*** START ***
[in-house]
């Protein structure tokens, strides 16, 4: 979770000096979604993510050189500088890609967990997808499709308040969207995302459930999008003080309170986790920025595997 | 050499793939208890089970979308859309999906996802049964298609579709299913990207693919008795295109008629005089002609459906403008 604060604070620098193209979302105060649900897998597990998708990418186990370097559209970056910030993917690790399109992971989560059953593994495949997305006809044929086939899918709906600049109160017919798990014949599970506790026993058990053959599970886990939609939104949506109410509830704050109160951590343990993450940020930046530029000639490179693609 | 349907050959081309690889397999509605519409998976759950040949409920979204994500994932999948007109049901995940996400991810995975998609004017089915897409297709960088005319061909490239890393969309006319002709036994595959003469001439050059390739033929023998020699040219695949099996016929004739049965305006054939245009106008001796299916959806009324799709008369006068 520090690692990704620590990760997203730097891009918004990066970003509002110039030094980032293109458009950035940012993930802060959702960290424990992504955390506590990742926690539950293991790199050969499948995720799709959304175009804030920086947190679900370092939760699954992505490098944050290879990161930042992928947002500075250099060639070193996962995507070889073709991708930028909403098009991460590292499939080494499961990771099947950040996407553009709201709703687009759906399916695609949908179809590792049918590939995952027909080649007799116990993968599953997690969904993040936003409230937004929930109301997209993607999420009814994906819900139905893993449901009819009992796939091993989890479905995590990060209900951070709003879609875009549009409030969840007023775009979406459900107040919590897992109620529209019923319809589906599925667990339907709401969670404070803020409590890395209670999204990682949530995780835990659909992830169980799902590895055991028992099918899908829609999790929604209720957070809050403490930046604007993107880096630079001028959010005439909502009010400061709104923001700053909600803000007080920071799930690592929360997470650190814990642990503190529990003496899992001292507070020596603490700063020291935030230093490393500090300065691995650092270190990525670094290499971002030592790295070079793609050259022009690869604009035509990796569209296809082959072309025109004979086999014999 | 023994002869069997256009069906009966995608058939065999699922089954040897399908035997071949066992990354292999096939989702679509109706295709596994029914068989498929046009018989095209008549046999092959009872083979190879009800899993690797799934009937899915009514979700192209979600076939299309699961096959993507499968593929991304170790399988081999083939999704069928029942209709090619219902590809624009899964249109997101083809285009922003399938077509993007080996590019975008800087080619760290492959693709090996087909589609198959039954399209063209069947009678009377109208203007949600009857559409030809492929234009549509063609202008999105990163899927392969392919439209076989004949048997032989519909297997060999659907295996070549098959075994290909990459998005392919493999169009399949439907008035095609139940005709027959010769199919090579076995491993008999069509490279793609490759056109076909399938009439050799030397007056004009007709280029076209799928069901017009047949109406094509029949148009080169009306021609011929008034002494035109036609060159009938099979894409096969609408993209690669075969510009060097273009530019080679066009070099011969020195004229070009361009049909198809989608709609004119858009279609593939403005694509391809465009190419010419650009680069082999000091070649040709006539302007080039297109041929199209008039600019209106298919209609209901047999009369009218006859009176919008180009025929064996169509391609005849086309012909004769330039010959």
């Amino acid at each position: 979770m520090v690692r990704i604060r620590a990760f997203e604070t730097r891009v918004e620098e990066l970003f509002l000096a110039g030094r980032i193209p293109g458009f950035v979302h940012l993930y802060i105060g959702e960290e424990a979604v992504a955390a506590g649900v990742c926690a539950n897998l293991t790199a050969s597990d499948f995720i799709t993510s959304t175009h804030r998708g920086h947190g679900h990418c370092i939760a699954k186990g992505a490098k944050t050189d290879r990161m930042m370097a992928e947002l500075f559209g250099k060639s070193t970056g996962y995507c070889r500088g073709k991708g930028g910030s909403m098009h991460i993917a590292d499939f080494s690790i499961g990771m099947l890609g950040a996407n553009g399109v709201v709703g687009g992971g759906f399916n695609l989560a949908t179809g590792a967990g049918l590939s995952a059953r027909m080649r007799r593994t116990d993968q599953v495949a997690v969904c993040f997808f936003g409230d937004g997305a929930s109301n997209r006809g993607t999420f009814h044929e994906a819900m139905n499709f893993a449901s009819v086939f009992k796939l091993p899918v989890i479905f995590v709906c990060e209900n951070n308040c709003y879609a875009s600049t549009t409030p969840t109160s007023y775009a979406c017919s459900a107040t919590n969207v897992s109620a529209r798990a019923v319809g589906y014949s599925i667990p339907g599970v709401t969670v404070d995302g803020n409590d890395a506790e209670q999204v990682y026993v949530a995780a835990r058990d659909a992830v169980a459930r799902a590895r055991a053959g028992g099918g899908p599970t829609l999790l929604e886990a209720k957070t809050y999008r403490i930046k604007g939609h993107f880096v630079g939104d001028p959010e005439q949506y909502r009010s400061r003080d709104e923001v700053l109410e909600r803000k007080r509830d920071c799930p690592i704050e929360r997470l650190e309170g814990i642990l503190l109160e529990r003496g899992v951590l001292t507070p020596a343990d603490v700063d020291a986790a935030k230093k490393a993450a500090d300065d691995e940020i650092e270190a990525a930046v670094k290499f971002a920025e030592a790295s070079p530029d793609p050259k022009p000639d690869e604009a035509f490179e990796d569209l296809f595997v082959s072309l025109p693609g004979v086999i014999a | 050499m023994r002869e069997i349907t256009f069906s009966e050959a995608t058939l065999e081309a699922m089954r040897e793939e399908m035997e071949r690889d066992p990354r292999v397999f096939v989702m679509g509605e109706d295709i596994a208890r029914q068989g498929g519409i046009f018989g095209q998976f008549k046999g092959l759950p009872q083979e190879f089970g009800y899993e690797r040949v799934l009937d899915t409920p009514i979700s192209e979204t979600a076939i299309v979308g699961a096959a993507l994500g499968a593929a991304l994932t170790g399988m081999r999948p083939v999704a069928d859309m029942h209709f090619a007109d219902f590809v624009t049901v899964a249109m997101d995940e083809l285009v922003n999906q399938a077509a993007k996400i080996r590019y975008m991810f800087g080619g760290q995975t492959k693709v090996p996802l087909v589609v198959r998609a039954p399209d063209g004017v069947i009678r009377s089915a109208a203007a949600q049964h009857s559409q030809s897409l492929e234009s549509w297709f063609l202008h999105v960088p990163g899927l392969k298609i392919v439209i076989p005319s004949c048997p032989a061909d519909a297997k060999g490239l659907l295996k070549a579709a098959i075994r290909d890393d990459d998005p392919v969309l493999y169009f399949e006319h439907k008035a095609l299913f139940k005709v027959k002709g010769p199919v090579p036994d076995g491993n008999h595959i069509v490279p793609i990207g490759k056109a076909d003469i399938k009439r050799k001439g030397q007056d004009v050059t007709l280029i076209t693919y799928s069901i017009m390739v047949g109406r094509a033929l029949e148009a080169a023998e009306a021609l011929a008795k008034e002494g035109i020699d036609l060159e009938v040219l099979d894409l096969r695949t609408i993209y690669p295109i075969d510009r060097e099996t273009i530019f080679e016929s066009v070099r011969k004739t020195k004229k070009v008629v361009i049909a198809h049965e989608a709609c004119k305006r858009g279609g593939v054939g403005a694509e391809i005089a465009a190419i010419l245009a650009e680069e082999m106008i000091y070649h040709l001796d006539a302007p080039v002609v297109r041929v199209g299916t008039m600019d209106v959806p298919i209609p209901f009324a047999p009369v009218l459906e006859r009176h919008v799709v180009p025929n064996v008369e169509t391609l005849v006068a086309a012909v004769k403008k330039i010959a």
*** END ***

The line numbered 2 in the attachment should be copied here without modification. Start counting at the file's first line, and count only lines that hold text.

């Protein structure tokens, strides 16, 4: 979770000096979604993510050189500088890609967990997808499709308040969207995302459930999008003080309170986790920025595997 | 050499793939208890089970979308859309999906996802049964298609579709299913990207693919008795295109008629005089002609459906403008 604060604070620098193209979302105060649900897998597990998708990418186990370097559209970056910030993917690790399109992971989560059953593994495949997305006809044929086939899918709906600049109160017919798990014949599970506790026993058990053959599970886990939609939104949506109410509830704050109160951590343990993450940020930046530029000639490179693609 | 349907050959081309690889397999509605519409998976759950040949409920979204994500994932999948007109049901995940996400991810995975998609004017089915897409297709960088005319061909490239890393969309006319002709036994595959003469001439050059390739033929023998020699040219695949099996016929004739049965305006054939245009106008001796299916959806009324799709008369006068 520090690692990704620590990760997203730097891009918004990066970003509002110039030094980032293109458009950035940012993930802060959702960290424990992504955390506590990742926690539950293991790199050969499948995720799709959304175009804030920086947190679900370092939760699954992505490098944050290879990161930042992928947002500075250099060639070193996962995507070889073709991708930028909403098009991460590292499939080494499961990771099947950040996407553009709201709703687009759906399916695609949908179809590792049918590939995952027909080649007799116990993968599953997690969904993040936003409230937004929930109301997209993607999420009814994906819900139905893993449901009819009992796939091993989890479905995590990060209900951070709003879609875009549009409030969840007023775009979406459900107040919590897992109620529209019923319809589906599925667990339907709401969670404070803020409590890395209670999204990682949530995780835990659909992830169980799902590895055991028992099918899908829609999790929604209720957070809050403490930046604007993107880096630079001028959010005439909502009010400061709104923001700053909600803000007080920071799930690592929360997470650190814990642990503190529990003496899992001292507070020596603490700063020291935030230093490393500090300065691995650092270190990525670094290499971002030592790295070079793609050259022009690869604009035509990796569209296809082959072309025109004979086999014999 | 023994002869069997256009069906009966995608058939065999699922089954040897399908035997071949066992990354292999096939989702679509109706295709596994029914068989498929046009018989095209008549046999092959009872083979190879009800899993690797799934009937899915009514979700192209979600076939299309699961096959993507499968593929991304170790399988081999083939999704069928029942209709090619219902590809624009899964249109997101083809285009922003399938077509993007080996590019975008800087080619760290492959693709090996087909589609198959039954399209063209069947009678009377109208203007949600009857559409030809492929234009549509063609202008999105990163899927392969392919439209076989004949048997032989519909297997060999659907295996070549098959075994290909990459998005392919493999169009399949439907008035095609139940005709027959010769199919090579076995491993008999069509490279793609490759056109076909399938009439050799030397007056004009007709280029076209799928069901017009047949109406094509029949148009080169009306021609011929008034002494035109036609060159009938099979894409096969609408993209690669075969510009060097273009530019080679066009070099011969020195004229070009361009049909198809989608709609004119858009279609593939403005694509391809465009190419010419650009680069082999000091070649040709006539302007080039297109041929199209008039600019209106298919209609209901047999009369009218006859009176919008180009025929064996169509391609005849086309012909004769330039010959």